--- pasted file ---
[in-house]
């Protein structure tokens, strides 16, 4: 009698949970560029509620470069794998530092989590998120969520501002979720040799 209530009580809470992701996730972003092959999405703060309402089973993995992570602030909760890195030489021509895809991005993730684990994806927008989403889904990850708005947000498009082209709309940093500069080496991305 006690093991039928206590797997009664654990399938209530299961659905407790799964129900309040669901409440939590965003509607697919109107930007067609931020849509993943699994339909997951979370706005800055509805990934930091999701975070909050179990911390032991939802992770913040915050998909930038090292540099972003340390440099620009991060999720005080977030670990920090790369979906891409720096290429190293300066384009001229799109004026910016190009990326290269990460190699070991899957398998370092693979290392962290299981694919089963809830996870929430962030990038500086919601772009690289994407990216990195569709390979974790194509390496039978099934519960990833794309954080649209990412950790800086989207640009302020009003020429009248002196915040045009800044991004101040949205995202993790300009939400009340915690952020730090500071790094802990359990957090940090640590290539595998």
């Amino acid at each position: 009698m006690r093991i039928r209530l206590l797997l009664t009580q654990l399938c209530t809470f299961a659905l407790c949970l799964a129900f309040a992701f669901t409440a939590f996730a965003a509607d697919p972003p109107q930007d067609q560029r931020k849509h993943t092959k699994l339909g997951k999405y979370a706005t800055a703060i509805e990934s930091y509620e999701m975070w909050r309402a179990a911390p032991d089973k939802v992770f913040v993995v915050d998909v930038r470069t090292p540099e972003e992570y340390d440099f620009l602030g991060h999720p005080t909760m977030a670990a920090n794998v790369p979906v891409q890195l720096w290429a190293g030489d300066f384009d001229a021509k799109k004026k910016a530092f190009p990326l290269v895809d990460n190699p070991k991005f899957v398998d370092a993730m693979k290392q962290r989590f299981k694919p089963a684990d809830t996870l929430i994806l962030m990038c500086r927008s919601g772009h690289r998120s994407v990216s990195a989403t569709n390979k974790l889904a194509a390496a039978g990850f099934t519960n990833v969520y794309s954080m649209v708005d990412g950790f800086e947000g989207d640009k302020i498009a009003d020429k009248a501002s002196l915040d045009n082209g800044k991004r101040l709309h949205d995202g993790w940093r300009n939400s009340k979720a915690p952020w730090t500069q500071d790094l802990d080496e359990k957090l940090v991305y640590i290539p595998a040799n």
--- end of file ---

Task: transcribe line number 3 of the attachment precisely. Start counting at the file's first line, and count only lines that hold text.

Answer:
């Amino acid at each position: 009698m006690r093991i039928r209530l206590l797997l009664t009580q654990l399938c209530t809470f299961a659905l407790c949970l799964a129900f309040a992701f669901t409440a939590f996730a965003a509607d697919p972003p109107q930007d067609q560029r931020k849509h993943t092959k699994l339909g997951k999405y979370a706005t800055a703060i509805e990934s930091y509620e999701m975070w909050r309402a179990a911390p032991d089973k939802v992770f913040v993995v915050d998909v930038r470069t090292p540099e972003e992570y340390d440099f620009l602030g991060h999720p005080t909760m977030a670990a920090n794998v790369p979906v891409q890195l720096w290429a190293g030489d300066f384009d001229a021509k799109k004026k910016a530092f190009p990326l290269v895809d990460n190699p070991k991005f899957v398998d370092a993730m693979k290392q962290r989590f299981k694919p089963a684990d809830t996870l929430i994806l962030m990038c500086r927008s919601g772009h690289r998120s994407v990216s990195a989403t569709n390979k974790l889904a194509a390496a039978g990850f099934t519960n990833v969520y794309s954080m649209v708005d990412g950790f800086e947000g989207d640009k302020i498009a009003d020429k009248a501002s002196l915040d045009n082209g800044k991004r101040l709309h949205d995202g993790w940093r300009n939400s009340k979720a915690p952020w730090t500069q500071d790094l802990d080496e359990k957090l940090v991305y640590i290539p595998a040799n």